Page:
Why does the language we use to talk about
autism matter?
Language is not simply descriptive but is also performa-
That is, language use is constructive of social life;
through language we make a case, take a particular stance,
and produce identities.
What people say or write produces
specific versions of the world, one’s self, and others,
language conveys, shapes, and perpetuates ideologies.
Language choices are also reflective of power structures and
mirror dominant narratives and ideologies about social phe-
nomena. From this critical perspective, ideologies are con-
ceptualized in such a way that includes consideration of the
role of power in the ‘‘positions, attitudes, beliefs, perspec-
tives, etc. of social groups’’
(p. 9). Thus, ideologies evi-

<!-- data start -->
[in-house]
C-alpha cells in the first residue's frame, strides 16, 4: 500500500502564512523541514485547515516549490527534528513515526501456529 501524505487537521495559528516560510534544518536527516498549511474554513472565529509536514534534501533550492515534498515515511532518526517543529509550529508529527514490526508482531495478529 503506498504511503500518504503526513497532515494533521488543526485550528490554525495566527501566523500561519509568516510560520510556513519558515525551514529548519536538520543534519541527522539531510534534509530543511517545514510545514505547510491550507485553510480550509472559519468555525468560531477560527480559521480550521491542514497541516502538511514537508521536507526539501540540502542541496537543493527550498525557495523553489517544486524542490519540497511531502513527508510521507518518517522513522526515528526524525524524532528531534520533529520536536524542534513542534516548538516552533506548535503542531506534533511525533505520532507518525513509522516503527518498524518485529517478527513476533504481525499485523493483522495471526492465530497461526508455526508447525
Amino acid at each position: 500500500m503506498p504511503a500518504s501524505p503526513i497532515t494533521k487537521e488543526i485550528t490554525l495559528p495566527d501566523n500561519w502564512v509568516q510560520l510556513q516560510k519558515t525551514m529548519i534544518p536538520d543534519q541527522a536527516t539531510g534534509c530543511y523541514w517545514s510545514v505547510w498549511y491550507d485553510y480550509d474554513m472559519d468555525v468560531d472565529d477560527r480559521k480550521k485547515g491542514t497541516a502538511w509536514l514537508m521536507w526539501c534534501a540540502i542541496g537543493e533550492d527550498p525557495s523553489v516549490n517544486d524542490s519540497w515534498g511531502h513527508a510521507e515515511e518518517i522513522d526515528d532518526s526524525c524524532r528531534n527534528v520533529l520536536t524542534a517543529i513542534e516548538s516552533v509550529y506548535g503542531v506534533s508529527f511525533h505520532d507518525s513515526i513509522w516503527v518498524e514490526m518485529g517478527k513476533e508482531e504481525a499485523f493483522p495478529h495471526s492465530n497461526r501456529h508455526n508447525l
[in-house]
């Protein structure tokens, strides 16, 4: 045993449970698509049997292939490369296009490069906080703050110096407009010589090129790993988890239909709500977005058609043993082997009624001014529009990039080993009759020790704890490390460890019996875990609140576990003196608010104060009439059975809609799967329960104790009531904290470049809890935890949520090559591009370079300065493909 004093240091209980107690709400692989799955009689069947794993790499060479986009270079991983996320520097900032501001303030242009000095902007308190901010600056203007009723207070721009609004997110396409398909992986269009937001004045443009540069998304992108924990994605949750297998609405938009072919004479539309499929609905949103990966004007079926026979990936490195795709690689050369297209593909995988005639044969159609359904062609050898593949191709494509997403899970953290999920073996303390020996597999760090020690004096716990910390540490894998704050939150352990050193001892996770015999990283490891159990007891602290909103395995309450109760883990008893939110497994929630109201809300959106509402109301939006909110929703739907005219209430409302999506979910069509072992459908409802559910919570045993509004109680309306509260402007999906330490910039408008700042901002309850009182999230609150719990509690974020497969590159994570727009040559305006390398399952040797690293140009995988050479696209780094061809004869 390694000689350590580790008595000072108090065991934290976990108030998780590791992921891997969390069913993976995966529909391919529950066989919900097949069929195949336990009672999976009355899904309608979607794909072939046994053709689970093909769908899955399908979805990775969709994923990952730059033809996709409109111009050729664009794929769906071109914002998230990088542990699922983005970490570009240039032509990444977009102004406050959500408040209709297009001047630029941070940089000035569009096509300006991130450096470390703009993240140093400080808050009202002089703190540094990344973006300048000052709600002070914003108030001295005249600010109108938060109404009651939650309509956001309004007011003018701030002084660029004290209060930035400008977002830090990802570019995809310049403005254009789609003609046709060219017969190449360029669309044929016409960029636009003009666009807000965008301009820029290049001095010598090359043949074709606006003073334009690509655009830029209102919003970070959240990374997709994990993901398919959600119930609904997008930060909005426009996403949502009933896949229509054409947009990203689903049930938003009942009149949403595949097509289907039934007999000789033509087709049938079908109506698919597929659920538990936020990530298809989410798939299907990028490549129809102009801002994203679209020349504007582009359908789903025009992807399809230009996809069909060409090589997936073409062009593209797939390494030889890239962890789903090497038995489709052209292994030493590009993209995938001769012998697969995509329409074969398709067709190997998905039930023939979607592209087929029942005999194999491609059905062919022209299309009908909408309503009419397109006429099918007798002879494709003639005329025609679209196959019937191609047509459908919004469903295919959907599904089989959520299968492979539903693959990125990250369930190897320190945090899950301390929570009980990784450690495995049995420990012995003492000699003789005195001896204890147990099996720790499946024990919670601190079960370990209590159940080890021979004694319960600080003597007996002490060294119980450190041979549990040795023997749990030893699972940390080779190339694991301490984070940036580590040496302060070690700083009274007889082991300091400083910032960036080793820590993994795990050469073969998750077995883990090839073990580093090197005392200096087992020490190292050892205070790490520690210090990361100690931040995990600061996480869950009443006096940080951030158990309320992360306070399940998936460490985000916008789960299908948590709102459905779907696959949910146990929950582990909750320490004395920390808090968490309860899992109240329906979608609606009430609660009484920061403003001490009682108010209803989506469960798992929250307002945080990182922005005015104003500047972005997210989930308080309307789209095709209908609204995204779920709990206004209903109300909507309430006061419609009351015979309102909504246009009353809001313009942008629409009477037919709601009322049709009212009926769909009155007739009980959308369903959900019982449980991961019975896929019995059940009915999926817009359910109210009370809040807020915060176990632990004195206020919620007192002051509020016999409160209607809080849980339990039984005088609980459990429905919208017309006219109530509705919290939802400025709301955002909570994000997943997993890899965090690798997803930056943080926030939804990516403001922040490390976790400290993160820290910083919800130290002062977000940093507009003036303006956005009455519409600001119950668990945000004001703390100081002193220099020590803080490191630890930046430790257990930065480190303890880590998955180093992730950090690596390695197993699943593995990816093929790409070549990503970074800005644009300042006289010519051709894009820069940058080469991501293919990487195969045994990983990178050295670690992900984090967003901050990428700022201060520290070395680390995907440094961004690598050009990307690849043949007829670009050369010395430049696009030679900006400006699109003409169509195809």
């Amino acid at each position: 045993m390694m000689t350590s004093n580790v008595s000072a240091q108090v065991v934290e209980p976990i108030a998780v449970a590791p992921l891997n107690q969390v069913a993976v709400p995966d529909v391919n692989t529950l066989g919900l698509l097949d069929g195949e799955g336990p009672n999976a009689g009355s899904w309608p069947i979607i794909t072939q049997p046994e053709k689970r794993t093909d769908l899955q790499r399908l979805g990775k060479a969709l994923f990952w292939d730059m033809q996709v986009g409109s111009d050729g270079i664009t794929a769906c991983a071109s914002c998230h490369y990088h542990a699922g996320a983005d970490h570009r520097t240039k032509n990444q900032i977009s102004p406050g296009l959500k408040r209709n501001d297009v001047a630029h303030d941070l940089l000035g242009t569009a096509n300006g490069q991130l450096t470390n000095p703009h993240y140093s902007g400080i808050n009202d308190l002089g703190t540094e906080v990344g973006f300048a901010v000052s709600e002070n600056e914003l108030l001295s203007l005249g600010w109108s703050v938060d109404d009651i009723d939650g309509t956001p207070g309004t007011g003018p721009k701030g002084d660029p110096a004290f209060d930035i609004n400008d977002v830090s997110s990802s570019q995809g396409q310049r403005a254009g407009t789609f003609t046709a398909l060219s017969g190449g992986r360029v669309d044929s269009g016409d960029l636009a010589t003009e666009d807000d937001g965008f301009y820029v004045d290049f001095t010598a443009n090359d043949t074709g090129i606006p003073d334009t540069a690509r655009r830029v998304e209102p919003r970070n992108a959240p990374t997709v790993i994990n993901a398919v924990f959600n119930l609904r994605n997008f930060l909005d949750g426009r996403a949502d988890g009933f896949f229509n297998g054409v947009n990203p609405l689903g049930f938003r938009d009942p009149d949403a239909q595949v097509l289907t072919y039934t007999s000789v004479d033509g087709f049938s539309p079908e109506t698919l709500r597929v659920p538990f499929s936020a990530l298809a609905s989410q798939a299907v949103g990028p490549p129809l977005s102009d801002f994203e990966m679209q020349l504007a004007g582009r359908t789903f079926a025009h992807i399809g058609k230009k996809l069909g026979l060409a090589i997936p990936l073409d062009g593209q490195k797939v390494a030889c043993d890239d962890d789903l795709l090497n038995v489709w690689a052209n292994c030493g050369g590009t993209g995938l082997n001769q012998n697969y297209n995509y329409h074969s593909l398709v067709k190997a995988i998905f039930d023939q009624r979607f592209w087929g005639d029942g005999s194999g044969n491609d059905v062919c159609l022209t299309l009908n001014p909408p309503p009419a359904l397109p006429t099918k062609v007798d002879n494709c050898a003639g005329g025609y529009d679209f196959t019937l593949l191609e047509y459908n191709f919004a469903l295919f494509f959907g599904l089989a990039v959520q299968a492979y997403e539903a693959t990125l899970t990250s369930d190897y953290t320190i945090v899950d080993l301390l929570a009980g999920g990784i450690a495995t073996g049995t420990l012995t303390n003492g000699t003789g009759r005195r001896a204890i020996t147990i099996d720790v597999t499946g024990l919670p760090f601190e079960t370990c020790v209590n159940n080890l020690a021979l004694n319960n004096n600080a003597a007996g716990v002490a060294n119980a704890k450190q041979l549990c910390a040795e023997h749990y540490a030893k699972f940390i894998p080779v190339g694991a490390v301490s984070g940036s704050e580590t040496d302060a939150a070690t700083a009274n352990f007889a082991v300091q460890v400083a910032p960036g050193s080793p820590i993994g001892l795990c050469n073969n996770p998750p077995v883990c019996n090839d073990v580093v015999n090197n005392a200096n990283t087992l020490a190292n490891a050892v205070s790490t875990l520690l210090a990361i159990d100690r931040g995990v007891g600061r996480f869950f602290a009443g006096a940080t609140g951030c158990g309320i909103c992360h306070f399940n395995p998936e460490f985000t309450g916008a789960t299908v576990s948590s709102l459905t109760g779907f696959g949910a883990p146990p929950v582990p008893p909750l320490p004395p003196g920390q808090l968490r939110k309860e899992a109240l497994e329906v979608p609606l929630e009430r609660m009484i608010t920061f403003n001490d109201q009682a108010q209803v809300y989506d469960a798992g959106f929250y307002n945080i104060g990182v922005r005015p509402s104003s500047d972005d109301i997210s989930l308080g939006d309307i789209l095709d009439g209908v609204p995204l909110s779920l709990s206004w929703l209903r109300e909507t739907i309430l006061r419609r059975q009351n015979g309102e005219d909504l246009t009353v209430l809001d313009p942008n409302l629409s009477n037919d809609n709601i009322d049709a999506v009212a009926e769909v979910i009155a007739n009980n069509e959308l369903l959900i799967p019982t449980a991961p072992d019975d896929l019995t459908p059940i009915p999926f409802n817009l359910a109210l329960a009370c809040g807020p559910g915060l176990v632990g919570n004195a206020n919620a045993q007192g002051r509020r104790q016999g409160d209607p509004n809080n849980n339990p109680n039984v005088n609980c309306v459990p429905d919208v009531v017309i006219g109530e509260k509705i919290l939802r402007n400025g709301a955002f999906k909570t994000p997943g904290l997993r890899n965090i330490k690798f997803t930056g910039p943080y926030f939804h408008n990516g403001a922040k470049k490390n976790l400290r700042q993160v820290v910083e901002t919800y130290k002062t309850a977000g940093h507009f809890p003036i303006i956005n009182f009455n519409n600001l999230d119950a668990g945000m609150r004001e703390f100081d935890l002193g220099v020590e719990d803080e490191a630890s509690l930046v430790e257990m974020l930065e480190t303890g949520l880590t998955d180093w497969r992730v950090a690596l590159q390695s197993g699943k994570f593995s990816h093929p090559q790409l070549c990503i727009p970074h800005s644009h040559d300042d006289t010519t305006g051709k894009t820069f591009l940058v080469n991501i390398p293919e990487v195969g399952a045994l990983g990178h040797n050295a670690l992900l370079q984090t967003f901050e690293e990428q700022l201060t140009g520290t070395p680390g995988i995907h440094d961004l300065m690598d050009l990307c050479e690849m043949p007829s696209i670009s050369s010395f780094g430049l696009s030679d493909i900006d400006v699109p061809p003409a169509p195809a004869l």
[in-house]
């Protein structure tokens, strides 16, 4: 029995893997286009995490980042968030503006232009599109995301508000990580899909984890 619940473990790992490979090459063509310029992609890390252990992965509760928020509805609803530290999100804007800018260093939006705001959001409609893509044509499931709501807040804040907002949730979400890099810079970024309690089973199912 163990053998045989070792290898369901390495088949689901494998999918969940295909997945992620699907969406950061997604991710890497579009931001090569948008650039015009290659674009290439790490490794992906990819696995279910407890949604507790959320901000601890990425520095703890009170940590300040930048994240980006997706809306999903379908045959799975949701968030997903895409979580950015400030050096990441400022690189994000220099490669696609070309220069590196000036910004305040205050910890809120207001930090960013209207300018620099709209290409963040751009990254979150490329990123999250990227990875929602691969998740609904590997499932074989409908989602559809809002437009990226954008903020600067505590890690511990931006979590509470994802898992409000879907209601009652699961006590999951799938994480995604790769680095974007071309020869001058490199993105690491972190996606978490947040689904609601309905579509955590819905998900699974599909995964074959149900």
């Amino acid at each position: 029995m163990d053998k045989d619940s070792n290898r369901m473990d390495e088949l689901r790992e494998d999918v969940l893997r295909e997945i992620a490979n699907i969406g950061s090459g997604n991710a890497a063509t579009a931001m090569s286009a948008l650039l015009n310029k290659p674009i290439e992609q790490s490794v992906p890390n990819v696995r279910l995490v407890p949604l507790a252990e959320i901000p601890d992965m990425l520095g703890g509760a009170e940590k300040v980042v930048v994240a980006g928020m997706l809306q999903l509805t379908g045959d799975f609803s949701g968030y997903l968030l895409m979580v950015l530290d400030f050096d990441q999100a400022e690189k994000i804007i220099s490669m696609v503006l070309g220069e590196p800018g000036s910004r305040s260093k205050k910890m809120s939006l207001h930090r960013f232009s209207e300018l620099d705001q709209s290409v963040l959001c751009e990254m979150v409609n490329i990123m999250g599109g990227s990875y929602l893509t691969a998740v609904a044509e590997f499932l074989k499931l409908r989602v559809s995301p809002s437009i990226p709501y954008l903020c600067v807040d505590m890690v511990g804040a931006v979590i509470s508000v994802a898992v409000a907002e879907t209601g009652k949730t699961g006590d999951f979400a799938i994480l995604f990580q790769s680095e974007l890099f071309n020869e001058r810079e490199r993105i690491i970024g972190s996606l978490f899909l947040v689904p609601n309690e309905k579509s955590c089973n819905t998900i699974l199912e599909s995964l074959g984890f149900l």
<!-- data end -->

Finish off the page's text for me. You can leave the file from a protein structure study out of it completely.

denced in everyday and institutional discourse are assumed to
both establish and maintain power relationships.
dominant discourses about autism, primarily controlled by
those in positions of power, is therefore necessary to change
Table 1. Potentially Ableist Terms and Discourse That Commonly Appear
in Autism Research and Suggested Alternatives
Potentially ableist term/discourse Suggested alternatives
Patronizing language
Special interests
Areas of interest or areas of expertise, focused, intense, or
passionate interests
Special needs
Description of specific needs and disabilities
Challenging behavior/disruptive behavior/problem
Meltdown (when uncontrollable behavior), stimming (when
relevant), specific description of the behavior (e.g., self-
injurious or aggressive behavior)
Person-first language (to refer to autism)
Identity-first language; ‘‘on the autism spectrum’